The Civic is resuming live theater with The Play That Goes Wrong, a show about the pitfalls (and pratfalls) of live theater

After a nearly two-year hiatus brought on by the pandemic,Spokane Civic Theatre is resuming live productions with the regional premiere of The Play That Goes Wrong, a comedy that promises exactly what its title says.

Written by Henry Lewis, Jonathan Sayer and Henry Shields, the play captures the opening performance of the Cornley Drama Society’s The Murder at Haversham Manor, a fictitious Mousetrap-style murder mystery as rickety as the set itself and as shaky as the actors’ grasp of their lines. The real-life audience becomes increasingly aware of just how wrong things are going for the play-within-a-play when the amateur troupe compounds the usual opening-night hiccups with a furious succession of flubbed dialogue, overacting, missed cues and their personal idiosyncrasies.

“It’s a good choice for coming back,” says director Jean Hardie. “The cast is small, and I think the thought was that an ensemble piece, rather than something huge, like Funny Girl, might be a smarter move” on account of pandemic precautions. She’s also of the opinion that a goofball farce will strike the perfect tone after the stresses of the past couple of years.

But however right The Play That Goes Wrong might seem in format and spirit, “the demands of the scenery are large,” Hardie says. That led to some initial reservations. How would they pull off some of the trickier — and, quite frankly, dangerous — gags involving unreliable floors and tumbling props? Would the actors be able and willing to perform the pratfalls that the play calls for?

“Every actor is in some way involved in either falling or fighting or climbing or swinging around on things,” she says.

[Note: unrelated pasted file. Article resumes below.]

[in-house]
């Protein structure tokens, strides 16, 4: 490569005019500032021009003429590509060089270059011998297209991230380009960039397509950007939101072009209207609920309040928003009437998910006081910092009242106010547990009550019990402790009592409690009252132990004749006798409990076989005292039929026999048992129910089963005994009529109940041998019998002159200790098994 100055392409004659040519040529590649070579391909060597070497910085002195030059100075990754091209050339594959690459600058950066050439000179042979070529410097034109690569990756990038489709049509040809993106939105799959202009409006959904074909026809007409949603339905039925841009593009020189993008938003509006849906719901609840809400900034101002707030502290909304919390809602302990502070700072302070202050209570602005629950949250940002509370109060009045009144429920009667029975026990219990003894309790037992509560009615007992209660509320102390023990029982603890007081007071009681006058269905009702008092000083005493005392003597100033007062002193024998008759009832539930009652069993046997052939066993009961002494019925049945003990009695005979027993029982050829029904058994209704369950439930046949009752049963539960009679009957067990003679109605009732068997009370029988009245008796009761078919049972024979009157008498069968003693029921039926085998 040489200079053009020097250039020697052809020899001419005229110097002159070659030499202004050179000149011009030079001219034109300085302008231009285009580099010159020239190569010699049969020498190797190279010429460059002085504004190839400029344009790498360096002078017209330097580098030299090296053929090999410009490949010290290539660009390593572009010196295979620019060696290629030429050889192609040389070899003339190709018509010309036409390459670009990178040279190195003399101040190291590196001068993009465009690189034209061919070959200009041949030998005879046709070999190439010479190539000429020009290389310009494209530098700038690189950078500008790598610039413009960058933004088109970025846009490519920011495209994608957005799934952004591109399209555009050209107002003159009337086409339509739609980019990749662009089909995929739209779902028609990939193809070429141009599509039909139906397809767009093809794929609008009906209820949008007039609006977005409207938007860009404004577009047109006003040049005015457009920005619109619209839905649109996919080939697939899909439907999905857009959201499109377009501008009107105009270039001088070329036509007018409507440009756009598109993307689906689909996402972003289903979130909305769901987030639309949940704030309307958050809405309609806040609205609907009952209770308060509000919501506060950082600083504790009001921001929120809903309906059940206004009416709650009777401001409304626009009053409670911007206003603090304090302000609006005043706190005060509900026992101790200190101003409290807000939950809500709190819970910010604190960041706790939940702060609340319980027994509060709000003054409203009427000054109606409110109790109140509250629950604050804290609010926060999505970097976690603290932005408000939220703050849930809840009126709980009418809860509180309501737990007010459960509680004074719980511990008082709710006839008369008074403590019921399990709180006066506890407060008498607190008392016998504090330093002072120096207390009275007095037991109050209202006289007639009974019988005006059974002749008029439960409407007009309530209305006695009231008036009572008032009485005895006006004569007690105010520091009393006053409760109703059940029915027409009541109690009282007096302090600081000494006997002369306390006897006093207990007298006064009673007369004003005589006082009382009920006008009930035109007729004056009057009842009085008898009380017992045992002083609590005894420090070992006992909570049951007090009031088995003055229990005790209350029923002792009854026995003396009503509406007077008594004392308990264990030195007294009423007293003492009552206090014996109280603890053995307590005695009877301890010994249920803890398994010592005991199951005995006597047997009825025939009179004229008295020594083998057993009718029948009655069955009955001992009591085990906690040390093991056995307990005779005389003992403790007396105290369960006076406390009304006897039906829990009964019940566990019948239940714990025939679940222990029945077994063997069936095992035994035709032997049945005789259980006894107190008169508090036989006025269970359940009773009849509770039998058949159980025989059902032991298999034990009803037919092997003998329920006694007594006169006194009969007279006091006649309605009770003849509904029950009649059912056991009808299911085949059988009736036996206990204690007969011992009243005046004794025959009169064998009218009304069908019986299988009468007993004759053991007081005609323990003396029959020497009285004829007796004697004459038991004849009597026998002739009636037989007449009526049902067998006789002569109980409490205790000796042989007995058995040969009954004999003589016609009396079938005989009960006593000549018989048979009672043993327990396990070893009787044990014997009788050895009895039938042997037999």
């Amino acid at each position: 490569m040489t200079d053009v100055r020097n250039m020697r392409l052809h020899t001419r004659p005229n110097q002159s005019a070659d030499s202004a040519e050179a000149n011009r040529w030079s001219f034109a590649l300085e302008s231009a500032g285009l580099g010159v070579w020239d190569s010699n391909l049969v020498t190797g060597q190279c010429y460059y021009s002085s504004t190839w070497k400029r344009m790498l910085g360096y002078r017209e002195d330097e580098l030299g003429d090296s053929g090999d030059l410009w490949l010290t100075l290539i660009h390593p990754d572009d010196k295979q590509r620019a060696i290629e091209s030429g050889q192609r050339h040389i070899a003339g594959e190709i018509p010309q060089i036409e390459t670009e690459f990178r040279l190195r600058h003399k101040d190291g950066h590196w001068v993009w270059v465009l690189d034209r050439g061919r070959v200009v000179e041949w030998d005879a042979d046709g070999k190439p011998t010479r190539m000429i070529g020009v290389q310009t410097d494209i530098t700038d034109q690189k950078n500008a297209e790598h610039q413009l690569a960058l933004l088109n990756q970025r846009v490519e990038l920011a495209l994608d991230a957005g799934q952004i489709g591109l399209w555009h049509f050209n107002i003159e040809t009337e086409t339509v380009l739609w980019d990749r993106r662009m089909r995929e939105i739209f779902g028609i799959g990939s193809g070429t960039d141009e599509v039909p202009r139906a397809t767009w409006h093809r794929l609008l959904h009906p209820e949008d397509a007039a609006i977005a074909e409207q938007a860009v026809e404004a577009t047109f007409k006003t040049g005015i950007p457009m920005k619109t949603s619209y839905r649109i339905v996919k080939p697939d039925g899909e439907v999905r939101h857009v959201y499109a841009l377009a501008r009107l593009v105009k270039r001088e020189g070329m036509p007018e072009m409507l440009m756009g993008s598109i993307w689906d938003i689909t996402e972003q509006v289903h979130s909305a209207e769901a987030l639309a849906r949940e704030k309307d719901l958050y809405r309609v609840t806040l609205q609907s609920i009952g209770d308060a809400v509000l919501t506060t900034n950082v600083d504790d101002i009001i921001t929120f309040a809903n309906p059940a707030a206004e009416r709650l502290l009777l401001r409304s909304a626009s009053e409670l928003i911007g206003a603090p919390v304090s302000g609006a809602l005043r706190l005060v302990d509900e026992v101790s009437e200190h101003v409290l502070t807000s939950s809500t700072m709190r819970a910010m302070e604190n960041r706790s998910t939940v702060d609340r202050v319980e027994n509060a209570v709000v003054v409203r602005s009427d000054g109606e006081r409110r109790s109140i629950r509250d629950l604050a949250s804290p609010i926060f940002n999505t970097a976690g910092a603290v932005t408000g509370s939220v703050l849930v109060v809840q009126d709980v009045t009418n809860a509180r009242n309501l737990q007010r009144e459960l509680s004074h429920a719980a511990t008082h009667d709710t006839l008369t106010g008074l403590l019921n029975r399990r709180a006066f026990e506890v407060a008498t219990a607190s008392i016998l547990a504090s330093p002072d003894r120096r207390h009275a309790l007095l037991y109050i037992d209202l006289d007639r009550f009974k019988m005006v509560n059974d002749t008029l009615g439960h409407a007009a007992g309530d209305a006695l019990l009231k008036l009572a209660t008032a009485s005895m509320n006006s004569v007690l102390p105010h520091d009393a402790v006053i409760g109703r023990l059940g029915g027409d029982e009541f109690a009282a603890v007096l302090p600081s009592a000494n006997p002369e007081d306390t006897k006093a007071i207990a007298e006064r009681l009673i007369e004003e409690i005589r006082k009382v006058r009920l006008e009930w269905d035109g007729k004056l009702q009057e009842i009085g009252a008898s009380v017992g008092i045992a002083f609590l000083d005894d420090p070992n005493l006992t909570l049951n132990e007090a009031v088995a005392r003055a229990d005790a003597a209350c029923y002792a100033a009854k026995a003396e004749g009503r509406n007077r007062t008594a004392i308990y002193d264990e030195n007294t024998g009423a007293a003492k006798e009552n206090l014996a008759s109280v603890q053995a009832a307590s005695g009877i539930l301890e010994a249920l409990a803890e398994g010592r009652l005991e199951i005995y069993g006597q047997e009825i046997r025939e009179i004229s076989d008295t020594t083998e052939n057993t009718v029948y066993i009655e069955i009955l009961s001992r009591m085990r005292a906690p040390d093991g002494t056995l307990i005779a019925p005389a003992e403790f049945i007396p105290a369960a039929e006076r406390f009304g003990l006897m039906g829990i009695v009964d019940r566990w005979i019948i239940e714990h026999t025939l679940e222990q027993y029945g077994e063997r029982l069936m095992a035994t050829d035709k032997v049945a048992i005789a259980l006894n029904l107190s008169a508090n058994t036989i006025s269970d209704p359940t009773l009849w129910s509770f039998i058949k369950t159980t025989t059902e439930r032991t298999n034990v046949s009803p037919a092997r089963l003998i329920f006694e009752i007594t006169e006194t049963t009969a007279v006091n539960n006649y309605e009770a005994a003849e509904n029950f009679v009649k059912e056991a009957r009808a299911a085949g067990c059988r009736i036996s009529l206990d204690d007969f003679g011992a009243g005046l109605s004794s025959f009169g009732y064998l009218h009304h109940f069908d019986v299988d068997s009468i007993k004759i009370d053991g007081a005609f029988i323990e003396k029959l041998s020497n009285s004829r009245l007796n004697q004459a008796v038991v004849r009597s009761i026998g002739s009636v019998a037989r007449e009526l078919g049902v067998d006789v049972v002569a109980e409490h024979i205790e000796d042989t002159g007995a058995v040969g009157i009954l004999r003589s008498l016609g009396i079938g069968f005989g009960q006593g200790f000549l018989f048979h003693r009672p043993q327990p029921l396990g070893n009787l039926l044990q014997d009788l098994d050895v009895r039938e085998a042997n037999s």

Set designer Denny Taylor managed to solve the mechanical challenges of carefully controlling what appear to be accidents. And auditions proved that there was no shortage of actors eager to answer slapstick’s call. The cast of eight includes local stage veterans like Kathie Doyle-Lipe and Kelly Hauenstein as well as relative newcomers like Bryce Clifton and Micah Sybouts.

For Sybouts in particular, two years away from the stage seems like nothing. The Play That Goes Wrong is her first time treading the boards in more than two decades.

“I’d been thinking about trying to get back into theater for a long time,” she says, “but I didn’t say anything to my husband. Back in November, we were sitting there one morning, and he goes, ‘Have you ever heard of the Civic Theatre?’ I said, ‘Yeah, of course.’ He was on Facebook, and KHQ had posted a story about Civic holding open auditions for their first play since the pandemic hit.”

He suggested that she give it a shot. Sybouts, who hadn’t performed since her days at Rogers High School, took it as a “sign from the universe.”

“Of course, I went into the whole process knowing that I was not going to get a part.”

Hardie and the casting team thought otherwiseSybouts landed the role of Denise Tyde.

“I’m playing a woman who’s been cast as a male butler, and she’s not terribly great at being male. One of my character’s traits is also that I can’t remember certain words. I have them written on my hands, and I pronounce each one of them shockingly badly, to the increasing consternation of my fellow actors.”

Sybouts points out that one of the more amusing aspects of her return to theater is that she was chosen for being good at acting badly. Hardie says that ability actually forms the crux of the play: “They have to achieve badness in the very best way possible.”

“As a director, one of the challenges for me was to block it badly well,” she laughs, “blocking” being the process of planning actors’ movement on the stage. “It’s a chance to take all the things you’re not supposed to do and do them purposefully, hoping that the audience understands why they’re doing things the way they are.”


Read the article here.

Article by E.J. Iannelli

Photo by Erick Doxey